A new exhibition at the Imperial War Museum North on Salford Quays aims to tell the stories of the people of the North West of England during the First World War assembling more than two hundred personal objects, films, sounds, photographs and letters. Matt Brosnon showed About Manchester around
Three days after war was declared in 1914, and the country was plunged into a catastrophic four year war which it was totally unprepared for, Ada McGuire from Liverpool wrote to her sister Eva in America I am wondering whether this terrible war will affect Ralph much she writes, Ralph her brother in law.She tells that the Stock Exchange had closed and how everything has risen in price.
Then there are the three Hewlett children who write to Lord Kitchener, asking him not to take their pony for military service. Letters form a strong part of this exhibition, the first of the Imperial War Museum North’s exhibitions centering on the centenary of the conflict which aims to show how the war changes the lives of those in the North West forever
A year later Ada is writing again wanting the government to be more decisive and introduce compulsory military service.She grips that we are fighting an enemy that is equipped and been preparing for war for twenty years. Hearing the first news of the Somme she believes that the tide had turned but the price has to be paid and her final letter in November 1918 as peace is declared
The exhibition starts with the area oblivious to the impeding doom brewing in Europe, a rare film of Stockport Market, workers arrive for their shift at the mill, a bustling Salford Docks, a football match at Old Trafford and a royal visit to Blackpool. Then in early August, a burst of patriotic fever, recruitment posters, women called to the textile mills, the organizing of the Pals brigades and a letter left by William Anderson, a stain glass designer from Blackpool, telling his mum that he had left for Flanders to do his duty for king and country.
As it became obvious that this war would not be over by Christmas, the exhibition demonstrates his war became total.Posters telling the public to cut back on their consumption of petrol and alcohol. ‘Save two slices a day and defeat the U boat’ And how the fighting for the first time in modern history came direct to the home front as thirteen people were killed on Kirk street in Bolton when a Zeppelin dropped its load of bombs on a night in September 1916. Industry was mobilised as well.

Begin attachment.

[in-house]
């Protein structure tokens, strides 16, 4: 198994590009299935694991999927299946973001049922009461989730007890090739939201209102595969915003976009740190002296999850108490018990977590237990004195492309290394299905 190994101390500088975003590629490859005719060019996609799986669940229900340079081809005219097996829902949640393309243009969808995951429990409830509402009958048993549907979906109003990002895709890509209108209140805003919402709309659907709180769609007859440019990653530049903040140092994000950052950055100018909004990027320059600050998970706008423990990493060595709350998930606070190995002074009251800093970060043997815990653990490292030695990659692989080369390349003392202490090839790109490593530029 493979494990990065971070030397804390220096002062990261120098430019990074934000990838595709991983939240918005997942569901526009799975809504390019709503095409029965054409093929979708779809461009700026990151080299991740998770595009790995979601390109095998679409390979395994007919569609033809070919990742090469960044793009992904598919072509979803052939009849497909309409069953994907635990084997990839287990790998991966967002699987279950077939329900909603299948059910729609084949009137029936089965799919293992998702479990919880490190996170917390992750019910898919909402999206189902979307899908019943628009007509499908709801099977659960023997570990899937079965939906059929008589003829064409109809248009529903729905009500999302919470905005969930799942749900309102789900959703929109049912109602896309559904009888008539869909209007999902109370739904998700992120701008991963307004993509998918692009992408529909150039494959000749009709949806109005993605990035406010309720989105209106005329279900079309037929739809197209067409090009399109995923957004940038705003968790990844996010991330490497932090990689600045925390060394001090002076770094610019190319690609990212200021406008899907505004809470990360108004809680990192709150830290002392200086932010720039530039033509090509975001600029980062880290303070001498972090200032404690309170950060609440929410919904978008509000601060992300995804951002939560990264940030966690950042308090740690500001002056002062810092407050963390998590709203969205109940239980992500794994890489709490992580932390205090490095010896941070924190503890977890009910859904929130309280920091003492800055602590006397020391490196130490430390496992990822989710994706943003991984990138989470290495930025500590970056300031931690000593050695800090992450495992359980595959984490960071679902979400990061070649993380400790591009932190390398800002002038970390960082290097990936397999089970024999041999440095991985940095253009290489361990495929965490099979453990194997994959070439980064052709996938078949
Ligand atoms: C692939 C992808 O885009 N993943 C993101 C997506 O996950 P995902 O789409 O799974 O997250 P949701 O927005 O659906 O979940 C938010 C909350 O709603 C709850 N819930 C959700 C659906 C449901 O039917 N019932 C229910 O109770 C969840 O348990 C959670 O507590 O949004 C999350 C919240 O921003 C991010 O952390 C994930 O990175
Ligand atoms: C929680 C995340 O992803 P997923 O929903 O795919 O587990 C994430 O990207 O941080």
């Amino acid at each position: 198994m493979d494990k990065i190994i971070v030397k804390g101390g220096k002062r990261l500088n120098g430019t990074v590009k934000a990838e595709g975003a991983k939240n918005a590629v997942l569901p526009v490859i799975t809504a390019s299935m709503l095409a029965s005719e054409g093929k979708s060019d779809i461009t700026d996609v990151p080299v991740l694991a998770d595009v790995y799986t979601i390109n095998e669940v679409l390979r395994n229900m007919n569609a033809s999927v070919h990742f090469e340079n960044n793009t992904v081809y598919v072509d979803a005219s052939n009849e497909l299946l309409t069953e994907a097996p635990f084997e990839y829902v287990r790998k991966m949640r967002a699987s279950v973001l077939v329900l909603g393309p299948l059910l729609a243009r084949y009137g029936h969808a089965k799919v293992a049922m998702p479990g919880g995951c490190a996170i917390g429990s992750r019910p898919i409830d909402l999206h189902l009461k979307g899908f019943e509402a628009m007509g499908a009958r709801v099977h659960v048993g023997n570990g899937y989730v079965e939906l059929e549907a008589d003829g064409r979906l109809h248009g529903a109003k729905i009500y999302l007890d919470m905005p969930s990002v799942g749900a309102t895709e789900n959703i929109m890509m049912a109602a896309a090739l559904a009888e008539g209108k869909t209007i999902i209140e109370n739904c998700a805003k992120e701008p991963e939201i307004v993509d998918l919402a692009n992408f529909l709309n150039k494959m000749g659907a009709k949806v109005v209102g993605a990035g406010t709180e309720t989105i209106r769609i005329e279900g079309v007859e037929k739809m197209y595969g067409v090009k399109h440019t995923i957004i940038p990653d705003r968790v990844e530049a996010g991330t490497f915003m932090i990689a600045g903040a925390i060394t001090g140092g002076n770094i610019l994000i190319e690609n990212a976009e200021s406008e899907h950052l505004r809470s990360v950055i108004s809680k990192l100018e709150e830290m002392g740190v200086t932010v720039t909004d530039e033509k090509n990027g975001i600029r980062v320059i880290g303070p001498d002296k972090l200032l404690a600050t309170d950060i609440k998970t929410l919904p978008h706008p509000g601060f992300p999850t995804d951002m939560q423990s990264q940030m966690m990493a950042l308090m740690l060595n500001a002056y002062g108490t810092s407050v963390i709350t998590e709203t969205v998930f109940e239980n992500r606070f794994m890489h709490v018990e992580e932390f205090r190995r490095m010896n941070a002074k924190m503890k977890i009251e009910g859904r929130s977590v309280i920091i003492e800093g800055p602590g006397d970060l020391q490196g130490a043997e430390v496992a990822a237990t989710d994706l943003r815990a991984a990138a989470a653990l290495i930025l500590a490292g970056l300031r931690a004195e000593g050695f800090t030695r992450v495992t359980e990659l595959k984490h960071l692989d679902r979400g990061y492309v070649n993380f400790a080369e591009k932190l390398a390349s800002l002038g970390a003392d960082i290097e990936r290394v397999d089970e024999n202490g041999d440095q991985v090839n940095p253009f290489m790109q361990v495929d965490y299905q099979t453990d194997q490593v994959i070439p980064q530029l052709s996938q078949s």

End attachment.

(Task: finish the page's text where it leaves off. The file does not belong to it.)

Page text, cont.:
A Salford firm J Morris and Sons producing an horrific flame thrower that could propel destruction eighty two metres and the Altrincham Company which adapted machine gun technology to produce a camera that could capture ariel shots of enemy lines and a trench periscope created by the owner of Duerrs jam factory.
The story of the North West’s tommy is of course not forgotten but Matt tells us that he wanted to look at the regions contribution in the lesser known fields of battle. Leonard Riddell, who fought in the skies, shot down and badly injured but survived in a POW camp and Mathew Richardson who fought in Gallipoli badly wounded, his arm amputated and returned to stretford where he was used as a recruiting hero. The country’s darkest day during the conflict was the July 1916 offensive on the river Somme.
The collection contains the personal effects of Albert Tattersall from Moston, killed at the early stage of the battle, his bible, his pipe and cigarette case and Wilfred Wharton, a junior officer from Urmston wounded also on the first day, who writes that only nine of his battalion of forty survived. Then there is Victor Brooks originally from Gorton who fought as part of a Canadian medical unit after emigrating there and was awarded a Albert medal for rescuing two soldiers overcome by fumes. Graham Boxer, IWM North Director, said: ‘One hundred years on, the objects we display highlight the poignancy and courage of people who shaped and were shaped by this first global conflict. Even a century later there are stories untold, experiences undiscovered and tales that will surprise.
’ It is, we at About Manchester clearly state, an exhibition not to be missed
From street to trench-A World War That Shaped A Region Major First World War Centenary exhibition Special Exhibitions Gallery, IWM North, Free Entry – Donations Welcome, 5 April 2014 – 31 May 2015 .